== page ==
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Best Album
Stormcock—10
 
Released: 1971

1) Hors d'Oeuvres  2) Same Old Rock  3) One Man Rock And Roll Band  4) Me And My Woman 

 

Following the still not successful “Flat Baroque and Berserk,” and his name being dropped on the worst song from "Led Zeppelin III," Roy Harper went off to tour the States in 1971.  He somehow got side tracked however, and instead ended up in a makeshift log cabin in the Big Sur region of California's West Coast writing songs.  While staying at the cabin (actually more of a lean-to), he was arrested for “abusive behavior,” and the cops burned the cabin down right in front of Harper before taking him to the station.  Harper waited in the Monterey County Jail for a little over a week (on his own accord) before he called his record label to bail him out.  A few weeks later he flew home to record the songs he had been working on in America.  It was also during this time that Roy began battling a rare blood disorder (multiple pulmonary arteriovenous fistula) that, although born with, was just beginning to give him major problems in his breathing and stamina.  With all this as the background, Harper recorded his masterpiece.  The album is named after the stormcock (also known as a mistle thrush), a bird native to Europe that keeps singing, even during the heaviest of storms.  The choice of titles is telling and as compelling as the music itself.       

 

The album consists of four songs, each lasting about ten minutes.  The record really isn’t a radical departure from his previous efforts, but somehow manages to sound so much more imposing.  These tunes have a force behind them only touched on previously.  Harper is joined by Led Zeppelin guitarist Jimmy Page on “The Same Old Rock” and by lush orchestration on “Me And My Woman,” but otherwise it is just his voice and acoustic guitar throughout, and while the other musicians are amazing, this is Harper’s vision and album completely.   

 

Hors d'Oeuvres” opens the record with slow, descending guitar strums, and Harper’s depressing voice.  The tension gradually rises, as the guitars get louder.  Roy’s singing attempts to match the volume, but at a snail's pace, keeping that tension swelling…building and building, slowly bringing you in: leisurely, but with purpose.  When the chorus hits and Roy sings harmony with himself, it really is majestic.  This tune is long and lazy, but packs so much feeling and apprehension it is absolutely gripping.  The lyrics (the only tune on the album with which they are not included) are a slap in the face to all Harper’s critics.  Sophomoric and genuine, they form one of the best “fuck off” lyrics I have read.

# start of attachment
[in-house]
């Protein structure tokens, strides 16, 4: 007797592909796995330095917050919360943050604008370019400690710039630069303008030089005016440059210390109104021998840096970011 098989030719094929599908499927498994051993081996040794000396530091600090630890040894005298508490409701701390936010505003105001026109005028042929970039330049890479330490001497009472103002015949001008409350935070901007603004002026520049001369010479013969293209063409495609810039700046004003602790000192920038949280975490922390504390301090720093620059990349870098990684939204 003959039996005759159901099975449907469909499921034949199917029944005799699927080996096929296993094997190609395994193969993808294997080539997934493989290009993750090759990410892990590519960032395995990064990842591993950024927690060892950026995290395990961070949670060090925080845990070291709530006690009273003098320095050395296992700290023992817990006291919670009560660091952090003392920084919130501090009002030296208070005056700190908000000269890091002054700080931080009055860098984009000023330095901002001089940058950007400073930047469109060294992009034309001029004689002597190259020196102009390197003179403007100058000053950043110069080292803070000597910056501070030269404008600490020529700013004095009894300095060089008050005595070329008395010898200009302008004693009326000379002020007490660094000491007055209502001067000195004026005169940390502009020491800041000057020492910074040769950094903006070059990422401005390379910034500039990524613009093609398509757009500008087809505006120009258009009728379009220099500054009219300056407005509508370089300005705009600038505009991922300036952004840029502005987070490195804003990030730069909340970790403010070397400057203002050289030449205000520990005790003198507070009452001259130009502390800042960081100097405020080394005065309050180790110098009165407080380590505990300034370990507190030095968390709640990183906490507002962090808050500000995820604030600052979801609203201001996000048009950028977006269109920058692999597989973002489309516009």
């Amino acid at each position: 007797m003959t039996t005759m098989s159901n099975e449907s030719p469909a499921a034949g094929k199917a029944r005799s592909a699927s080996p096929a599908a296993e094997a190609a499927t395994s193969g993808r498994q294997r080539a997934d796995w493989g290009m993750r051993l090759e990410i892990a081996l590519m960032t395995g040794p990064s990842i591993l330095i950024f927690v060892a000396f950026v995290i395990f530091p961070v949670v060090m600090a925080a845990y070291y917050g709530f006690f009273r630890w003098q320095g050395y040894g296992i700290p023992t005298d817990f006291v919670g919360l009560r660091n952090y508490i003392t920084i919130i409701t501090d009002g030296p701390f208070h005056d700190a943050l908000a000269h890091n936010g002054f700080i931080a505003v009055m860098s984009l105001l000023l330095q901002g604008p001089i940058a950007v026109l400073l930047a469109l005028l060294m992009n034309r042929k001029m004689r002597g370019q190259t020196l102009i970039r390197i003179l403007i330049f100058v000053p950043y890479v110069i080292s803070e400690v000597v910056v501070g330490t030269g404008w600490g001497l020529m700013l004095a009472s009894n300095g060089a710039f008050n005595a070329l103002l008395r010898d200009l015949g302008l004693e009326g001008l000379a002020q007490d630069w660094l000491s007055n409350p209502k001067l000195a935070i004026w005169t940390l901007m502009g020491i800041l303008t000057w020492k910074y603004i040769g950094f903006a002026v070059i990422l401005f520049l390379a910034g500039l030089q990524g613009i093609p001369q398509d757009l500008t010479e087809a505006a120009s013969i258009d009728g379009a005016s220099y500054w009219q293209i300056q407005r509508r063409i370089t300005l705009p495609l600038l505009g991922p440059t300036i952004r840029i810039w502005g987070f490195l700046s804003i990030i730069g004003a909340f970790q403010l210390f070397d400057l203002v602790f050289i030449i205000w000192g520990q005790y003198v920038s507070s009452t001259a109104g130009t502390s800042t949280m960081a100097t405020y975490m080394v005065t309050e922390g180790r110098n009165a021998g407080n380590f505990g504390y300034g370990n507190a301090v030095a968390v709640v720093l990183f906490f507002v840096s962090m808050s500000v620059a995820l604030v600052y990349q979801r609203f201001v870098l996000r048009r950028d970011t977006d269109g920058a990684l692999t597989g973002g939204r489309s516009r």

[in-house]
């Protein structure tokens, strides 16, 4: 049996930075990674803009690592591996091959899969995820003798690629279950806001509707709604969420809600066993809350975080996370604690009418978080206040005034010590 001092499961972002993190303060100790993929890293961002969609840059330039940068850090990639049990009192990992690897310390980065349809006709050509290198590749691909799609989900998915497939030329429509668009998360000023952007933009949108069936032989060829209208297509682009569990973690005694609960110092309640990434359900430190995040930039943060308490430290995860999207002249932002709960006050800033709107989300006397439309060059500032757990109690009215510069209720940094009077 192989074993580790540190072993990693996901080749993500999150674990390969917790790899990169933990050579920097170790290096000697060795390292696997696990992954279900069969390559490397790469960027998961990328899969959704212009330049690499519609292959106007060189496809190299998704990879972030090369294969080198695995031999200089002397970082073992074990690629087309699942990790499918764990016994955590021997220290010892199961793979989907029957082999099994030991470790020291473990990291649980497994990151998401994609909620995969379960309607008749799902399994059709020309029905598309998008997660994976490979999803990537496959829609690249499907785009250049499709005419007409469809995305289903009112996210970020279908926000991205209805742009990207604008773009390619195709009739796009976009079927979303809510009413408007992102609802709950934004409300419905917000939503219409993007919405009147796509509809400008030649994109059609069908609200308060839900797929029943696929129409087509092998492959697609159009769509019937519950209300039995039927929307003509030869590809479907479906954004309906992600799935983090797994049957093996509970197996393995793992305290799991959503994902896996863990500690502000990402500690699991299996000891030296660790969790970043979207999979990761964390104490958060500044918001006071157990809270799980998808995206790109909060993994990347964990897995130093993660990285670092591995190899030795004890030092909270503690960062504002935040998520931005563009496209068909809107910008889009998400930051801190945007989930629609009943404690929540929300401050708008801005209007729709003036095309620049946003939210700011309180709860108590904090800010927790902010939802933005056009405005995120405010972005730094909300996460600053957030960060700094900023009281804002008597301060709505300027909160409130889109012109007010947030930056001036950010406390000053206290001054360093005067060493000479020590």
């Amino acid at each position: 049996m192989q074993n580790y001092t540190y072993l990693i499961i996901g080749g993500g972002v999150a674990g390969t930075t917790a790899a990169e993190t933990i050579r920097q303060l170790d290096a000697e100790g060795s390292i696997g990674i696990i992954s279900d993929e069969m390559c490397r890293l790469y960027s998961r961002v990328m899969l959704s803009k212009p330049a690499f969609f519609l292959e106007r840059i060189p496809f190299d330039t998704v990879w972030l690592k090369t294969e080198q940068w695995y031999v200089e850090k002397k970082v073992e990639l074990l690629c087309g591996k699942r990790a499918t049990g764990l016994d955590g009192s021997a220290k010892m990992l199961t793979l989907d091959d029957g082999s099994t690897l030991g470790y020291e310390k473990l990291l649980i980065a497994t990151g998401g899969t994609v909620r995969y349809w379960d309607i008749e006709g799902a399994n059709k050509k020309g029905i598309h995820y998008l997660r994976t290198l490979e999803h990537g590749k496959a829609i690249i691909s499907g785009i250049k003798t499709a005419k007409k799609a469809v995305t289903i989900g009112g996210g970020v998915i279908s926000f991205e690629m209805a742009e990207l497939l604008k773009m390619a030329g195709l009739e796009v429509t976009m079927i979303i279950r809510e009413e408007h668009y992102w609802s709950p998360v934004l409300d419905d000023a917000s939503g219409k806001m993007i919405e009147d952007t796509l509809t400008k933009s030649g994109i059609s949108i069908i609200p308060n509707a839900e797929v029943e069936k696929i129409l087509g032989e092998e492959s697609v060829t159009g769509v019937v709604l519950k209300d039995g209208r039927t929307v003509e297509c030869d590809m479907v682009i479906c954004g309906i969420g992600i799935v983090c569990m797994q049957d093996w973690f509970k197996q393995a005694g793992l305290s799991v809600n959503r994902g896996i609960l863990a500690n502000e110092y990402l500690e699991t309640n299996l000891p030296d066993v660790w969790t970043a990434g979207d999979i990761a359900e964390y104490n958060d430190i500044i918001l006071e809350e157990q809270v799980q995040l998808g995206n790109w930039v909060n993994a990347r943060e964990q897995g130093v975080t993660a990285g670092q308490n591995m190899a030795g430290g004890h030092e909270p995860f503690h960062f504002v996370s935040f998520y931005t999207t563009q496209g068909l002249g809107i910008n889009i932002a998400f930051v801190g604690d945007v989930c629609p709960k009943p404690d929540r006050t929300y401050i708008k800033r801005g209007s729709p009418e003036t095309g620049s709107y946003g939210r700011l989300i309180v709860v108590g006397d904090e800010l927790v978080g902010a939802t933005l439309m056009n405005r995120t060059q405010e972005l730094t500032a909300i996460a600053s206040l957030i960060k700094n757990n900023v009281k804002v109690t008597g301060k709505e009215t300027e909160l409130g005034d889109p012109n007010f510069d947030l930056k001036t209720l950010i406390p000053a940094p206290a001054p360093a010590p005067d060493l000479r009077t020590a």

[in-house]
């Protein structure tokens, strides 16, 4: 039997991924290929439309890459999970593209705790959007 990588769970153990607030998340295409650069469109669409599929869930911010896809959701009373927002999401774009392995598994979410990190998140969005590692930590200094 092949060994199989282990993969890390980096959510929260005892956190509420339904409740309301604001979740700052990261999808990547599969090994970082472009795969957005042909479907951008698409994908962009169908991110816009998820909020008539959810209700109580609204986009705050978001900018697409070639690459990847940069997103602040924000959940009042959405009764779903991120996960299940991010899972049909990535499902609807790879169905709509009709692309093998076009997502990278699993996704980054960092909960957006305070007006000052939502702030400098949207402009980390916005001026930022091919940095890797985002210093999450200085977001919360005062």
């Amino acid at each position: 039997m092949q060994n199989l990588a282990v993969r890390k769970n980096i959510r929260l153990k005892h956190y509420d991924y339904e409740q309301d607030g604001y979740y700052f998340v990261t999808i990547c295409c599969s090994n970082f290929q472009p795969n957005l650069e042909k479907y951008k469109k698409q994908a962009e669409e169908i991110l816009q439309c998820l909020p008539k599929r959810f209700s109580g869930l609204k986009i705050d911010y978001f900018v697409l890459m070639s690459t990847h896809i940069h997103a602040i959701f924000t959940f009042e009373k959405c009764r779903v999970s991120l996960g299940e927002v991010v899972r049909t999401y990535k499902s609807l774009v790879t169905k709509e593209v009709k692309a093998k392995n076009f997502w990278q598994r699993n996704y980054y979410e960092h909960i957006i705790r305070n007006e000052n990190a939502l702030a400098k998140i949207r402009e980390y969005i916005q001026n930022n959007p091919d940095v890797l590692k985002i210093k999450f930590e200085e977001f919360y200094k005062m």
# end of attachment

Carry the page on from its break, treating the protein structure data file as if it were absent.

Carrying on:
The Same Old Rock” fades in from the ending strums of “Hors d'Oeuvres” and features Jimmy Page, playing under the alias S. Flavius Mercurius.  No matter what he calls himself here, Page truly shines, giving inspired guitar fills and a frenzied, acoustic closing solo that rivals any of his work in Zeppelin.  The song starts as an off-putting, but slightly straightforward tune…halfway through though, Harper transforms “The Same Old Rock” into a multi-layered stunner.  Voice, lyrics, melody, guitars…a force-filled winner.  The ending madness of swirling, tribal voices gives way to Page’s ridiculous physical graffiti on guitar (Any fan of the man truly must listen to this!).  He and Harper trade licks back and forth, giving a guitar duel for the ages.  One particular line in the song seems to give credence to the entire album’s slight change in sound…“One new sling, the same old rock.”

 

One Man Rock And Roll Band” starts the second side of the record with a song dealing with the return home of a solider following Doomsday.  The “one man band” is presumably all of us battling through the aftermath.  It is ominous and threatening in sound and when Harper sings in unison with his guitar on the chorus, it gives me goose bumps.  The ending solo here is crushed by a loud piano chord similar to “A Day in the Life,” supposedly ending the world.  But in the background you can still here a guitar picking a beautiful little lick…almost as if music will somehow manage to survive.         

 

And thank God the music kept going on this record, as “Me And My Woman” is, without question, Harper’s best song yet recorded.  There is just too much to praise here.  The lyrics are incredible (“She wakes my days with a glad face/She fakes and says I’m a hard case/She makes and plays like a bad ace/Carrying my ways into scarred space.”  Look at that!!  That is 4 rhymes per line.  Four.  Wakes, fakes, makes…days, says, plays, ways, etc…  Yeah…”So what?” you say…well you just try to write any stanza that has four rhymes in each line…go ahead, give it a try and see if you can come up with something that even makes sense, let alone is heartbreaking). The countless melodies ring in and out throughout, while the agonizing orchestration is at times breathtaking.  The “Dead on arrival” section is the only rock sounding aspect of the entire album and it just rules.  Just go get the record right now and listen.  GO!

 

This is a classic album…as captivating as it is unknown.  One of the most complete and satisfying records I own and every time I hear it, something I hadn’t heard previously is revealed.  You can order it from Roy Harper’s website (www.royharper.co.uk/), or can occasionally find it used at half.com, but however you end up hearing it, I assure you, it won’t be just that one time.  You will find a way to hear this album again.

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